You can’t knock out truth stories because they spin toward an audience the way pop culture does. People like this or that story because they see it as mirroring their own, as being in fact a confirmation of their own opinions. “It Is What It Is” becomes “It Is What I Choose and Know It To Be.” Once again, this has always been the case. Even though there are repeated assertions of Res ipsa loquitur: “the thing itself speaks,” the fact remains that we have done the talking. We enclose the world in narratives, see “the thing itself” in a mediated or buffer zone of our own making.
What is different in the post-truth era is that both our confidence in reaching “the thing itself” as well as our skepticism in being able to do this have vanished as if they never existed. Now in a post-truth era what anything may be in the world outside what we speak of and how we speak of it has no significance. Our post-truth attitude now is that if there are no apps for it, it still may exist but I personally don’t care. We personally choose things to be.
Thusly, presidential candidates vie for presence in human life-worlds that may ignore so much that they court disaster, or are so dangerously bigoted and full of hate that society is imperiled. Most disastrously in close elections is the drive to fit into the life-worlds of the undecided, or those who predominantly give no thought to politics and the problems it seeks to resolve on behalf of all of us. But the political goal is to fit into more of these skewered and unthinking worlds than your opponent.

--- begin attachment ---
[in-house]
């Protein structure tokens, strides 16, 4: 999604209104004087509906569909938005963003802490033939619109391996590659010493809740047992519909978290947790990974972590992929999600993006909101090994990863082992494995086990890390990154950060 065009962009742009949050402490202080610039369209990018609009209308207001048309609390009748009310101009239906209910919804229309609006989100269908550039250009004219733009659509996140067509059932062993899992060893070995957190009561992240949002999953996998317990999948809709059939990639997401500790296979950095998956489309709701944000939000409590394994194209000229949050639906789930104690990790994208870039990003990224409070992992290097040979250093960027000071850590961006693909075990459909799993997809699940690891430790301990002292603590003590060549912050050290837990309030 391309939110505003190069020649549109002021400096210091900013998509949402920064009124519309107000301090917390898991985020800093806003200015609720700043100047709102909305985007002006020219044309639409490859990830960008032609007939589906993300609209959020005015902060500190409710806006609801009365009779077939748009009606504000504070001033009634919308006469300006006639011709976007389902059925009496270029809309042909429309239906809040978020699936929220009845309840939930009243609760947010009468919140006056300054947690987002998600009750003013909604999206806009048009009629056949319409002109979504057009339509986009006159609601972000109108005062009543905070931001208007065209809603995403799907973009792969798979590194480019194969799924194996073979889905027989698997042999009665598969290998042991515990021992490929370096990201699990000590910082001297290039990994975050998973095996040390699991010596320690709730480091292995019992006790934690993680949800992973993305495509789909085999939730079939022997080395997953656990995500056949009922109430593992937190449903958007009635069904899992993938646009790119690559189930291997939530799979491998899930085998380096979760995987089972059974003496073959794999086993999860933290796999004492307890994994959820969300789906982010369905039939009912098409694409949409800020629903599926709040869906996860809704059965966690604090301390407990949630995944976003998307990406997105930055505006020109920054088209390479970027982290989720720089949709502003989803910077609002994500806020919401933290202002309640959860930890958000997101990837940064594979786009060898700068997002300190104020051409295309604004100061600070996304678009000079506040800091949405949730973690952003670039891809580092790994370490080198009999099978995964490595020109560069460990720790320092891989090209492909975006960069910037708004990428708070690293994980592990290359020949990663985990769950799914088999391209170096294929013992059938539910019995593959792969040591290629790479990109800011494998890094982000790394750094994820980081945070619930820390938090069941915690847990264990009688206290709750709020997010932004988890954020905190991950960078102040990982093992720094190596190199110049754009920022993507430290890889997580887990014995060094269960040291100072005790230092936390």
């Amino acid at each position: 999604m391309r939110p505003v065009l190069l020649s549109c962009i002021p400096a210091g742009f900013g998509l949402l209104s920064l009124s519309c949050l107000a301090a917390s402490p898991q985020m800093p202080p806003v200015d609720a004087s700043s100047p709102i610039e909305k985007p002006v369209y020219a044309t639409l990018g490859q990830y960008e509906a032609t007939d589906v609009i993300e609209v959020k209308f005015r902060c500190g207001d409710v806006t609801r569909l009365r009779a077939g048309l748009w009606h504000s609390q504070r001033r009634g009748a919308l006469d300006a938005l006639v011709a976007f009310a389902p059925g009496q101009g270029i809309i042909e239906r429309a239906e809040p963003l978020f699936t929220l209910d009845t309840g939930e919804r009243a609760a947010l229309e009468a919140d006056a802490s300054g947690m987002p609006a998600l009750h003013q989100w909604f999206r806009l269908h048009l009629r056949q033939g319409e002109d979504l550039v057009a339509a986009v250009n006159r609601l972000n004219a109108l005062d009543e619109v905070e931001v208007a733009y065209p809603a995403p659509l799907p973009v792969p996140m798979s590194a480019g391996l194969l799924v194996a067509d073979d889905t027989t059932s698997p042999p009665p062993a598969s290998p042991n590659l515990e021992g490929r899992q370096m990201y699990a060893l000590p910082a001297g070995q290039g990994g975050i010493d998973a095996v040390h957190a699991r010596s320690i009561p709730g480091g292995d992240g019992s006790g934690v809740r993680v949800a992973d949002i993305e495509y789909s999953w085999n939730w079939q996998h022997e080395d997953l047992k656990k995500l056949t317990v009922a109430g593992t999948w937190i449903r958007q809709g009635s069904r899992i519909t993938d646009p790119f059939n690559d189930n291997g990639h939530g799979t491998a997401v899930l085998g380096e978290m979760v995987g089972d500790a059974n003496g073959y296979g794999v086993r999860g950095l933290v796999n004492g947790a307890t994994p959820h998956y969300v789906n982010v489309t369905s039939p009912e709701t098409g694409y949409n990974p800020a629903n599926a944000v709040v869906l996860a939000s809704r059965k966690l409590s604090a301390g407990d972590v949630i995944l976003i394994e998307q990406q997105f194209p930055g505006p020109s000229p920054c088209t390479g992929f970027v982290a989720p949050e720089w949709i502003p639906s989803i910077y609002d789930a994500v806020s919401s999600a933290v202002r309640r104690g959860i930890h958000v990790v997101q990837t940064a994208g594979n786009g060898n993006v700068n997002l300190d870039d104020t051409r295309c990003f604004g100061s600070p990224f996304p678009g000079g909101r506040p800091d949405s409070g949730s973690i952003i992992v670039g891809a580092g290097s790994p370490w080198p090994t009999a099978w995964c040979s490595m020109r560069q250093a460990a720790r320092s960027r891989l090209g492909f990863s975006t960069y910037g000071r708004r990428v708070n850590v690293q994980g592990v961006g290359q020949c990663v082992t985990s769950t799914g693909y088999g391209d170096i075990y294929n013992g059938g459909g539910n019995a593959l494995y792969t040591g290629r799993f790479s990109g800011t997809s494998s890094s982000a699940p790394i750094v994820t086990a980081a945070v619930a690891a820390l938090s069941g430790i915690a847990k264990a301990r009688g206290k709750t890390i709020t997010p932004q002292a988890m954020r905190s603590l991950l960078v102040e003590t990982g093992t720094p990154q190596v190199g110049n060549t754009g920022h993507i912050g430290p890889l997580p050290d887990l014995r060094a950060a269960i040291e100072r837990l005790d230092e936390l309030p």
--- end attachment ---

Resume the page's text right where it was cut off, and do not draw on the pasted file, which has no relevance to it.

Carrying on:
Barack Obama achieved celebrity status in the 2008 election, not because his credentials superlatively impressed rational and empirical reviews, or, because he displayed a deconstructive adeptness in exposing falsehood. He reached celebrity status by presenting a narrative of self and vision that was in sync with an overwhelming majority of voters.
We are not speaking of a truth search meshing with a populace truth search. We are speaking of the power of a narrative of change to relocate a public politics and social discourse regarding politics into the very narrow confines of personal choice, a politics of social networking with one’s friends. This idea of change could only emerge in a post-truth era. Get out of Washington DC and jump to Facebook, or, better yet, an app on a Smartphone.